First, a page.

A Stay of Execution

Because so much attention is being paid to the debate raging between those obsessed with the expansion of the Port of Philadelphia and those who know better, it was only natural for us to direct our attention to newsworthy events in that region. Henry Holcomb, a staff writer at the Inquirer, had a story that caught our attention two days ago, and from both an historical and a practical perspective we felt it needed some input from us.

“A grand ship may sail again,” was Mr. Holcomb’s headline. The grand ship featured in his article is the SS United States, and ships just don’t get any grander than this legendary vessel. Although the “Big U” is securely berthed at Philadelphia’s Pier 82, Norwegian Cruise Lines is its current owner, and we should be mighty thankful for that. Colin Veitch, CEO of NCL, is firm in his intention to rebuild and refit the ship for use as a cruise ship, and as one of our dearest friends used to say, “From your lips to God’s ear”.

Built in 1952, the SS United States was the greatest of all “Oceanic Queens” during her 17 years of active service, and to this day still holds the speed record for Atlantic crossings … in both directions … and without exceeding two-thirds power!

Yes, we should indeed be thankful that NCL owns this vessel. Hundreds of other celebrated US-built vessels have unceremoniously been dispatched to Davy Jones’ Locker … as artificial reefs, they would have you believe … and this same ignominious fate would long ago have befallen this regal ship if U.S. officials had their say. But let’s hear again what Mr. Craig Hooper had to say about this inexcusable business of using navy vessels for target practice. Mr. Hooper, you’ll recall, used to serve on the CNO’s Maritime Strategy Group at the Naval War College.

“Over the past six years,” he begins, “ 79 condemned ships have been towed out to sea and destroyed by Air Force bombs, submarine-launched torpedoes or hails of gunfire. These exercises, long considered the most cost-effective way to dispose of unwanted naval vessels, have eaten away at America’s inventory of still-useful retired warships. Soon every vessel capable of serving in America’s reserve combat fleet could vanish, leaving an overextended Navy with no backup forces. This unwise drawdown goes against Navy tradition …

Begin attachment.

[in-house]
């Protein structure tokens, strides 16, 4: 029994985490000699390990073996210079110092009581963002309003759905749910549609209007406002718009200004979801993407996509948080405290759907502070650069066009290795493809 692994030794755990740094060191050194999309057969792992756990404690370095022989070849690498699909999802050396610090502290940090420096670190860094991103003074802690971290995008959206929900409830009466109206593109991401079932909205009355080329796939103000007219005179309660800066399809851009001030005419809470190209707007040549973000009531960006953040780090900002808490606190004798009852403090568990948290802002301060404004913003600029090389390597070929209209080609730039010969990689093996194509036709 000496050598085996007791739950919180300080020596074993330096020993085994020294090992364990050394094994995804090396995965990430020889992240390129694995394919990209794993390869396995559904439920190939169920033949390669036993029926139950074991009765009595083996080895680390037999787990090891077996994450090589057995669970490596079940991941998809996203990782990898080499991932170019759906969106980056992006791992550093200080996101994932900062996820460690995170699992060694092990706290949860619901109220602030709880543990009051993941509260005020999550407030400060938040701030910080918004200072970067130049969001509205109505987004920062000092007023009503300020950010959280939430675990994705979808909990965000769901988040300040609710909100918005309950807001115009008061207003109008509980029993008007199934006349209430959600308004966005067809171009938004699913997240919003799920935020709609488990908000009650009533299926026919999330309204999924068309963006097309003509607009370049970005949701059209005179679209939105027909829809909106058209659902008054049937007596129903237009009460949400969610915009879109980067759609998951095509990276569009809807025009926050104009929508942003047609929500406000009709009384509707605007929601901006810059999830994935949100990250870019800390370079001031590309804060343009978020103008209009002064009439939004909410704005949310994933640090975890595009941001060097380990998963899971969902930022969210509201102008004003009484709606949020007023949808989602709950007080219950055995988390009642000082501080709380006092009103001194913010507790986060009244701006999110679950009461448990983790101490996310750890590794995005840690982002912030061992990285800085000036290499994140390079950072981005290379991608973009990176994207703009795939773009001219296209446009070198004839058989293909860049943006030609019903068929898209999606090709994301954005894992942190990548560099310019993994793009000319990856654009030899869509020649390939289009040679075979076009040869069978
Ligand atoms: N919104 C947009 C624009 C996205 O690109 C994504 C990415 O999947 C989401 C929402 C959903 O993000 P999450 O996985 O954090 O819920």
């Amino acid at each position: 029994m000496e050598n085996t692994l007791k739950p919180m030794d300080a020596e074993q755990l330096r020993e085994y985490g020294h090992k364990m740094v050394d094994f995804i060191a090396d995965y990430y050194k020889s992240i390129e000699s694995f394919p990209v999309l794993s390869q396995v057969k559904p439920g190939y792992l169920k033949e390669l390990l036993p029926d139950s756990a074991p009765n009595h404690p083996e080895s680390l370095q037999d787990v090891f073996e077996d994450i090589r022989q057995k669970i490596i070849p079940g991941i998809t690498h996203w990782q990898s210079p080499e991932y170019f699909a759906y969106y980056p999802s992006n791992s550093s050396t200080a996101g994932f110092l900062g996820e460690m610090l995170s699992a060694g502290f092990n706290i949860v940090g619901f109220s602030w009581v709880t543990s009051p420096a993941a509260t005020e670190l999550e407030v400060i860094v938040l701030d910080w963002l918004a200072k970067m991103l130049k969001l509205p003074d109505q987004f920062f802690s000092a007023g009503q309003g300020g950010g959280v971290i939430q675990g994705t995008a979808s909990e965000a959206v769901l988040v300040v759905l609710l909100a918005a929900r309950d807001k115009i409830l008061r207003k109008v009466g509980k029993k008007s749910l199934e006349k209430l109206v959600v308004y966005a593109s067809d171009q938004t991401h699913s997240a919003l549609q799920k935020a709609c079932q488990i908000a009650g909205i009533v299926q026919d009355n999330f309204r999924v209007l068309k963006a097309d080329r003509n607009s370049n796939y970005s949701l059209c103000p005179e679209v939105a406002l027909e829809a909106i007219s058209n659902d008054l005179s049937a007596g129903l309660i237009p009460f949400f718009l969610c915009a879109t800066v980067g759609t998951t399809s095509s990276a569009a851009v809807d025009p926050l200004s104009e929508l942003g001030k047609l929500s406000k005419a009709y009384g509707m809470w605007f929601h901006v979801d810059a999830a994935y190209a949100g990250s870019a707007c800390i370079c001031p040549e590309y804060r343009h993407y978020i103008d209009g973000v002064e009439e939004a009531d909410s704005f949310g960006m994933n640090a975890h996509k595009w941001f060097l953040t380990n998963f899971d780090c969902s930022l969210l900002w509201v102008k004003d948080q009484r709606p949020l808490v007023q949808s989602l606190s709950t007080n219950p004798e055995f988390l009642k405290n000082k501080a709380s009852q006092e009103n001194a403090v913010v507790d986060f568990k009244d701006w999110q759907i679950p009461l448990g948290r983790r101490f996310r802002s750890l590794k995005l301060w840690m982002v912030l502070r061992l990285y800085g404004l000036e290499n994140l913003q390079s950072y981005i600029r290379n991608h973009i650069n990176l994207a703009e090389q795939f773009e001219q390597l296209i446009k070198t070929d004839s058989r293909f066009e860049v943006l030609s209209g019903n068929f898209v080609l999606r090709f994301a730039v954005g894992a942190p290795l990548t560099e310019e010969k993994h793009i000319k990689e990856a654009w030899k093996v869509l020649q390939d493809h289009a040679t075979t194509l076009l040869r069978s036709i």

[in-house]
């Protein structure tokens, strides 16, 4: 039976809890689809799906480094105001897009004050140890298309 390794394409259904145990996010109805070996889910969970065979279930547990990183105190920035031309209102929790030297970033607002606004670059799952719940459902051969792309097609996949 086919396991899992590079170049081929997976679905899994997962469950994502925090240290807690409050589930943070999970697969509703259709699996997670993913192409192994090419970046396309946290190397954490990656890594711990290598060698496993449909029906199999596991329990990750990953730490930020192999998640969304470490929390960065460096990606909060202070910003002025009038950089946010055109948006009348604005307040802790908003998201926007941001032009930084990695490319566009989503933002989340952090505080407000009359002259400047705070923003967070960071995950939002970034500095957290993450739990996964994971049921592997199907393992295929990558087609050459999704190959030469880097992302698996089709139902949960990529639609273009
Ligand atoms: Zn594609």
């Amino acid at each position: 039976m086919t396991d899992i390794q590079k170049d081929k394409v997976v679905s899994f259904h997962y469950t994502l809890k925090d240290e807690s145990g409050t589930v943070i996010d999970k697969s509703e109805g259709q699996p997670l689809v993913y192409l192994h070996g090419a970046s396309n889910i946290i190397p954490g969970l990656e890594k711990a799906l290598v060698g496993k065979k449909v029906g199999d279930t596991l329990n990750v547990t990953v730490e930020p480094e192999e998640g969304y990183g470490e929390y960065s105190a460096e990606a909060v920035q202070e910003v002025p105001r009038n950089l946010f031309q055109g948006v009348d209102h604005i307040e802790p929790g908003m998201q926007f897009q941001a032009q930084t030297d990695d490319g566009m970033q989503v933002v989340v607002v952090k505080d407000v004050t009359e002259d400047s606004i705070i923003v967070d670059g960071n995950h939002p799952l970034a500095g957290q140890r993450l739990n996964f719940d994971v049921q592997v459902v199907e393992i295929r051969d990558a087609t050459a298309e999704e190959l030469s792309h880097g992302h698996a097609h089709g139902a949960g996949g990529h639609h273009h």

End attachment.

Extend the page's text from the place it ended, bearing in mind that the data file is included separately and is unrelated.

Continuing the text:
“The aircraft carrier USS Constellation, ‘mothballed’ in 2003, went from battle fleet to designation for the artificial-reef donation program in a mere three years …

“Since being sworn in last year, Secretary Donald C. Winter, a former Northrop Grumman executive, has headed a navy that is continuing to dispatch vessels with an efficiency unseen since just after World War II, when the battle fleet was chopped from 6,768 ships to 634.

“Important reserve warships are disappearing. The USS Belleau Wood, an amphibious assault vessel used to carry helicopters and Marines, returned from Persian Gulf deployment in 2004, was decommissioned in 2005 and was sunk just eight months later.

“At one time, prudent thinking would have dictated that the Belleau Wood undergo a life-extending refit and return to service for 15 more years. But that mind-set is gone …